Also as is fairly typical of subcompact 1911s, the barrel itself mates directly to the slide, with no barrel bushing. The barrel configuration is a reverse cone shape, tapering down from the muzzle to provide clearance for the barrel to tilt down as it unlocks from the slide during recoil.
The fit of the barrel to the slide and of the slide to the frame was impeccable. The slide glides smoothly through its entire length of travel, yet when the pistol is in battery there is no perceptible "slop" between the slide and frame, neither vertical nor horizontal.
On the M1911.ORG forum, we often encounter questions from people seeking to upgrade their sights to fiber optics or night sights, and they want to know what sights might fit their pistol. The folks at Iver Johnson have thoughtfully provided that information for their pistols, in the form of drawings on their web site:
Our standard testing protocol here at M1911.ORG has always been to test pistols of Commander (4¼-inch) length and larger at a distance of 75 feet (25 yards, or approximately 22.9 meters), and anything with a shorter barrel at a distance of 25 feet (7.6 meters). The basis for this is the generalization that, while full-size and Commander pistols may be used for target shooting as much as for self-defense carry, smaller/shorter pistols are more likely to be carried for self-defense, and most self-defense shootings occur at distances of less than 25 feet (actually, most occur at less than 21 feet). Accordingly, we conducted our accuracy tests at a distance of 25 feet, shooting from a seated position off a rest. We ran six different types of ammunition through the Iver Johnson, firing multiple five-shot groups with each type. After discarding the worst shot from each group, we measured the group size for the best four out of each five shots. The table below reflects the best group for each type of ammunition, and also the average of the best three groups.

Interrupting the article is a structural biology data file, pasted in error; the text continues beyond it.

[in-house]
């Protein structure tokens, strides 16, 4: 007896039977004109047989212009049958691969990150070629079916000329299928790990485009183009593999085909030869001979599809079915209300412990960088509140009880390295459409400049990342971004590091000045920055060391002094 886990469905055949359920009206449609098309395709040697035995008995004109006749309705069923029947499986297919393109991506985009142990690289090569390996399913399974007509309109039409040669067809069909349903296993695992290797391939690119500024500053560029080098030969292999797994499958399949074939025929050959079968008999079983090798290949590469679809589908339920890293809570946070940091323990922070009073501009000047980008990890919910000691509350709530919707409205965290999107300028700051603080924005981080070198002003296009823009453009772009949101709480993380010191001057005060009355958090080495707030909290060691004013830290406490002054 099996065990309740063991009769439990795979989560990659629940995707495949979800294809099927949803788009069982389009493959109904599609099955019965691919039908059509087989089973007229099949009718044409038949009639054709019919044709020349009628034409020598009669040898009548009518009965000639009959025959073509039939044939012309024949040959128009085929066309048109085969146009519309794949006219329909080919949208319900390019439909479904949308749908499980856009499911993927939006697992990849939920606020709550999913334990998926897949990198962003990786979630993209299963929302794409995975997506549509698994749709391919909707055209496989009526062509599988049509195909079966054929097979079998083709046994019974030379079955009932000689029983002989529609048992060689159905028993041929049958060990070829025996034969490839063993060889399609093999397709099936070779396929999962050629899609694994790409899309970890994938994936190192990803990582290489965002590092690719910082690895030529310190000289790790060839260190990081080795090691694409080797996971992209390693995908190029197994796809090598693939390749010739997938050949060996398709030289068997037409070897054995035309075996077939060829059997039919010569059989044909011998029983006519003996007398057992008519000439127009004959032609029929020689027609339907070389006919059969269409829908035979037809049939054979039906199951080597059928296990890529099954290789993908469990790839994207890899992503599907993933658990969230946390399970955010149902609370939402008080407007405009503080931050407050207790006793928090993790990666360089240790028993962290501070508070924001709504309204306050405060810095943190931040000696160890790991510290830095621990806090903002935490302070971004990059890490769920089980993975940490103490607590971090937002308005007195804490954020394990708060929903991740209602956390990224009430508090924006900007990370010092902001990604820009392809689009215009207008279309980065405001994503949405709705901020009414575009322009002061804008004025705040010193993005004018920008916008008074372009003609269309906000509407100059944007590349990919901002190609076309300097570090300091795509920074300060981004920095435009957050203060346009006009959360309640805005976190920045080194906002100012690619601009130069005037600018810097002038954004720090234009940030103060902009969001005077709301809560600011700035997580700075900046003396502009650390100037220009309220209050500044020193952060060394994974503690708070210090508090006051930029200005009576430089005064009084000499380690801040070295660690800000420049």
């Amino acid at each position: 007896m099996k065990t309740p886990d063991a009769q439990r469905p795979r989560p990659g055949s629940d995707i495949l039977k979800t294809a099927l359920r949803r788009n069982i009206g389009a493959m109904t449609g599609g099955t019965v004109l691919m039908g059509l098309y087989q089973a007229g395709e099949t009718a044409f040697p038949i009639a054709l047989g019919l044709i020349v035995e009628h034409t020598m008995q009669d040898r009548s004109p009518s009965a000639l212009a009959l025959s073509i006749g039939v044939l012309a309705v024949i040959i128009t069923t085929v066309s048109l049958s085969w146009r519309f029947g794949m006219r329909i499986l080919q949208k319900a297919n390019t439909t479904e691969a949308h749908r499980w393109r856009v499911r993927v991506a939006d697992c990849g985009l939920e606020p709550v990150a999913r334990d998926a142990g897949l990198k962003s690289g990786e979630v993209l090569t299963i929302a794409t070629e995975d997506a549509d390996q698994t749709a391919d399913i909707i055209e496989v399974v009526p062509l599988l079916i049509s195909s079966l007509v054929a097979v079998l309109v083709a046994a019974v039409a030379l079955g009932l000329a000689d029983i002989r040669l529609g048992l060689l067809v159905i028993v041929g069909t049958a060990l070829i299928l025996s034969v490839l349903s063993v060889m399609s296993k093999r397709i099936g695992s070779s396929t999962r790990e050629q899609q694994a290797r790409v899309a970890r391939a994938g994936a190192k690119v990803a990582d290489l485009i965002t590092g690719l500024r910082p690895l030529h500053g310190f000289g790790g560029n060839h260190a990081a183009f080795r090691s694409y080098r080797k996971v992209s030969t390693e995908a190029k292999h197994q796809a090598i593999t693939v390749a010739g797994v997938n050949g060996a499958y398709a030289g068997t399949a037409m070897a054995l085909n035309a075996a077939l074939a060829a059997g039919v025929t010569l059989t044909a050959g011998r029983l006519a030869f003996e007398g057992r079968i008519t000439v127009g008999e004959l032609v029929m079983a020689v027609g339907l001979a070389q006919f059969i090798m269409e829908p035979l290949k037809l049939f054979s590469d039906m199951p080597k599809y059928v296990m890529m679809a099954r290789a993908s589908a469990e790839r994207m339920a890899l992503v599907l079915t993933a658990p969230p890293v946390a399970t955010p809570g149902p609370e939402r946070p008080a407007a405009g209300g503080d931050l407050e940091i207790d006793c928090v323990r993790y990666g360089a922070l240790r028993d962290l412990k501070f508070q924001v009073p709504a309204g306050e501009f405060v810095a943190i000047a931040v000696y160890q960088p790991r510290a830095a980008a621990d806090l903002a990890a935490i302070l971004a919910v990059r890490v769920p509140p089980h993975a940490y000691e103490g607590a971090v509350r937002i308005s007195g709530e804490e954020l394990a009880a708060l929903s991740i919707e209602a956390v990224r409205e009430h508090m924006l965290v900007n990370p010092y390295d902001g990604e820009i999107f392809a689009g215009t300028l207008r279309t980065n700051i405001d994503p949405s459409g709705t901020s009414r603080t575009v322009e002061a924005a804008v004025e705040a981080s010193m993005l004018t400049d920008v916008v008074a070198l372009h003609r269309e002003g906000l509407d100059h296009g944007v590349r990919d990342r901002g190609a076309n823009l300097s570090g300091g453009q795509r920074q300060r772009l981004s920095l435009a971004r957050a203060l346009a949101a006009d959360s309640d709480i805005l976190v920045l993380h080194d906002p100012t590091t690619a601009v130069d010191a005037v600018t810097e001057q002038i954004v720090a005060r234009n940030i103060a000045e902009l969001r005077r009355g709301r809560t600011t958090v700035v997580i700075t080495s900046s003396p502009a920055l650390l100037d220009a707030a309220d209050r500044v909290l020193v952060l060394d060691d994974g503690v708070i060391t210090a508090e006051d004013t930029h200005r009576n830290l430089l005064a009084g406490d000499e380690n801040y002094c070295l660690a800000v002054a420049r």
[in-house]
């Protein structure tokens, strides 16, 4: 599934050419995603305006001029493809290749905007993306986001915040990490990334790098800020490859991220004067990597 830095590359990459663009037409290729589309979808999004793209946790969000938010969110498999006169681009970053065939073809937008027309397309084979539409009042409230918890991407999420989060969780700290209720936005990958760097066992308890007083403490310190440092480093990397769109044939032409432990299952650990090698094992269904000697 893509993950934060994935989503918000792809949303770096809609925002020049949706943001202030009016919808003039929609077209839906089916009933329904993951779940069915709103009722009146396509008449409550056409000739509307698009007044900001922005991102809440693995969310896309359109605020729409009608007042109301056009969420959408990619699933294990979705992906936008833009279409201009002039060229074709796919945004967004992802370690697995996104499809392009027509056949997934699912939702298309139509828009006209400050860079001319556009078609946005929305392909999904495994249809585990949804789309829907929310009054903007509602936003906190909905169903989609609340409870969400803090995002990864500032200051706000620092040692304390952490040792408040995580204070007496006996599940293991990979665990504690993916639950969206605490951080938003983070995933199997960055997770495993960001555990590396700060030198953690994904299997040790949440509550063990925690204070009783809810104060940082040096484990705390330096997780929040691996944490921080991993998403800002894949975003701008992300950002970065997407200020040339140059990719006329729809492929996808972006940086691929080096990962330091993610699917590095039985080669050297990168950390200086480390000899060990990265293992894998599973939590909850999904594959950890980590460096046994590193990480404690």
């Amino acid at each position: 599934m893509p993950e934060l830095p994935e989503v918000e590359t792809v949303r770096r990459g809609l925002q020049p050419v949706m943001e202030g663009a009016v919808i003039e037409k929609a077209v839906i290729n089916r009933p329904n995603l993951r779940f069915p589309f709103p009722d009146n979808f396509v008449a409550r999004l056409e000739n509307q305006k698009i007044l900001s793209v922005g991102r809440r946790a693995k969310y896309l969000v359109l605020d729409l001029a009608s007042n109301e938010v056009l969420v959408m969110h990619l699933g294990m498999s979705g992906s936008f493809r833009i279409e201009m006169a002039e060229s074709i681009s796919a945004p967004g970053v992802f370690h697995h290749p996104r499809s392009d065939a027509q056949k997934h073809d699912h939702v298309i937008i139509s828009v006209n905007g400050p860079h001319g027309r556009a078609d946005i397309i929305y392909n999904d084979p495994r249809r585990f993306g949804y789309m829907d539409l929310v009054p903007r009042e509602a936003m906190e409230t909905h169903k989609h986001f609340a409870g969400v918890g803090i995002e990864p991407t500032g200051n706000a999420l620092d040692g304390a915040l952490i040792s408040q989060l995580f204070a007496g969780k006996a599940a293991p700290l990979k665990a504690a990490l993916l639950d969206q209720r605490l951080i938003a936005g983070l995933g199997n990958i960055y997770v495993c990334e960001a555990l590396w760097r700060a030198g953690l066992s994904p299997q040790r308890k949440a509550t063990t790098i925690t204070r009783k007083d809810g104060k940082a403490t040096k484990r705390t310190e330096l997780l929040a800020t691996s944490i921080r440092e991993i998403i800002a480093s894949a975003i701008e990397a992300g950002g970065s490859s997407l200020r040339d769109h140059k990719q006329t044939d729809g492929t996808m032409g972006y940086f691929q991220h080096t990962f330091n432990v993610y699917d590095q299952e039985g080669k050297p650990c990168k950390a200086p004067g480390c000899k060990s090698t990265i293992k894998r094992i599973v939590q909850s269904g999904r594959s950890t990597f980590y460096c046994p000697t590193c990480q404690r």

What the table doesn’t show is a couple of interesting things. First, even though in theory all 1911s should feel the same in the hand, and certainly all 1911s of approximately the same size should feel much the same, for some inexplicable reason the Thrasher simply felt “better” in my hand than perhaps any other pistol I have ever shot, except one. (The one exception is a Colt Mark IV Officers ACP belonging to a good friend). One of the pistols in my normal carry rotation is a Colt M1991A1 Compact, which has the same frame size and almost the same weight as the Thrasher, so the sensation that the Iver Johnson felt “good” was a surprise.
The other surprise came after shooting for groups. This pistol was extremely easy to shoot well, and extremely easy to shoot consistently well. After shooting multiple groups with each type of ammunition, all the groups were very close in size. I can’t speak for other testers, but I usually have some groups that are “meh,” one or two groups that are pretty good (after discarding the inevitable flyer), and a few groups that I’d prefer not to discuss. That didn’t happen with this pistol. There were simply NO horrible groups, and what was a “meh” group with the Thrasher would have been an exemplary group with some other pistols. And, to put this into perspective, I am still recovering from a very severe bout with the flu, that kept me out of work for over three weeks and which had not allowed me to shoot at all for nearly two months before the day I shot the Thrasher for accuracy. Consistency? Every group I shot with Federal American Eagle (which is decent plinking ammunition, but hardly what I’d choose for bullseye competition) measured 1-inch. It just doesn’t get any better than that. The absolute worst groups of the entire day were two that measured 1¼-inch.